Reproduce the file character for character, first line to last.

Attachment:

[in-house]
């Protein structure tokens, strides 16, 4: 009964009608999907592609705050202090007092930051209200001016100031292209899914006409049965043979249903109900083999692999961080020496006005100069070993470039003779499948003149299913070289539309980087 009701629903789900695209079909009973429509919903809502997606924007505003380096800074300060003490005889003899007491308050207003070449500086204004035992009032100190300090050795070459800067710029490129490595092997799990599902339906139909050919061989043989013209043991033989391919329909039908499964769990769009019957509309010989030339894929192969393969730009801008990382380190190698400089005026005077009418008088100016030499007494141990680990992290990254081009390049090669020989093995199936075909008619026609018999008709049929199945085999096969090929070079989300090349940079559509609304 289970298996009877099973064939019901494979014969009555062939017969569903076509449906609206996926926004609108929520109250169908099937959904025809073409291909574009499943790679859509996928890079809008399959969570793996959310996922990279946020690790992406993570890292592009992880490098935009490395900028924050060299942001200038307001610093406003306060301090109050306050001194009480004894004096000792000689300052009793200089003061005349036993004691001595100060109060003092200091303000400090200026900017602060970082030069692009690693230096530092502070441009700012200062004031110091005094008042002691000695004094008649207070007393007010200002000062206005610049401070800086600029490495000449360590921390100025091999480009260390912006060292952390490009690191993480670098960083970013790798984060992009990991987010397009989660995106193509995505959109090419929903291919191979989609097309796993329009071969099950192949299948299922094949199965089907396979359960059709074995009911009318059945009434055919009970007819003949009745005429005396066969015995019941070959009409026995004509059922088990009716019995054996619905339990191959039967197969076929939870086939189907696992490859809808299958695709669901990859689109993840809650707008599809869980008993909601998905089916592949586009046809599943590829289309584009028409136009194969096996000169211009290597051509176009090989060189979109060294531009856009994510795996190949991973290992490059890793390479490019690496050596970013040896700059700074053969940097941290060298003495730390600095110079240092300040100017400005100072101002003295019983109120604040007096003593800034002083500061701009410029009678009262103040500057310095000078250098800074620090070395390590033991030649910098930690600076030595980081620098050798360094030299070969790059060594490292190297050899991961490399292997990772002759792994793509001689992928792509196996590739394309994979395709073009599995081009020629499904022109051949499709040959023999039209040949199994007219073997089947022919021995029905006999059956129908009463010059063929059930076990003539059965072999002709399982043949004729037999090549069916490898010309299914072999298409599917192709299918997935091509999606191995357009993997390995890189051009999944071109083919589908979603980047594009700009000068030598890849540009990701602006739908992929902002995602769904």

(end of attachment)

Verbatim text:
[in-house]
């Protein structure tokens, strides 16, 4: 009964009608999907592609705050202090007092930051209200001016100031292209899914006409049965043979249903109900083999692999961080020496006005100069070993470039003779499948003149299913070289539309980087 009701629903789900695209079909009973429509919903809502997606924007505003380096800074300060003490005889003899007491308050207003070449500086204004035992009032100190300090050795070459800067710029490129490595092997799990599902339906139909050919061989043989013209043991033989391919329909039908499964769990769009019957509309010989030339894929192969393969730009801008990382380190190698400089005026005077009418008088100016030499007494141990680990992290990254081009390049090669020989093995199936075909008619026609018999008709049929199945085999096969090929070079989300090349940079559509609304 289970298996009877099973064939019901494979014969009555062939017969569903076509449906609206996926926004609108929520109250169908099937959904025809073409291909574009499943790679859509996928890079809008399959969570793996959310996922990279946020690790992406993570890292592009992880490098935009490395900028924050060299942001200038307001610093406003306060301090109050306050001194009480004894004096000792000689300052009793200089003061005349036993004691001595100060109060003092200091303000400090200026900017602060970082030069692009690693230096530092502070441009700012200062004031110091005094008042002691000695004094008649207070007393007010200002000062206005610049401070800086600029490495000449360590921390100025091999480009260390912006060292952390490009690191993480670098960083970013790798984060992009990991987010397009989660995106193509995505959109090419929903291919191979989609097309796993329009071969099950192949299948299922094949199965089907396979359960059709074995009911009318059945009434055919009970007819003949009745005429005396066969015995019941070959009409026995004509059922088990009716019995054996619905339990191959039967197969076929939870086939189907696992490859809808299958695709669901990859689109993840809650707008599809869980008993909601998905089916592949586009046809599943590829289309584009028409136009194969096996000169211009290597051509176009090989060189979109060294531009856009994510795996190949991973290992490059890793390479490019690496050596970013040896700059700074053969940097941290060298003495730390600095110079240092300040100017400005100072101002003295019983109120604040007096003593800034002083500061701009410029009678009262103040500057310095000078250098800074620090070395390590033991030649910098930690600076030595980081620098050798360094030299070969790059060594490292190297050899991961490399292997990772002759792994793509001689992928792509196996590739394309994979395709073009599995081009020629499904022109051949499709040959023999039209040949199994007219073997089947022919021995029905006999059956129908009463010059063929059930076990003539059965072999002709399982043949004729037999090549069916490898010309299914072999298409599917192709299918997935091509999606191995357009993997390995890189051009999944071109083919589908979603980047594009700009000068030598890849540009990701602006739908992929902002995602769904």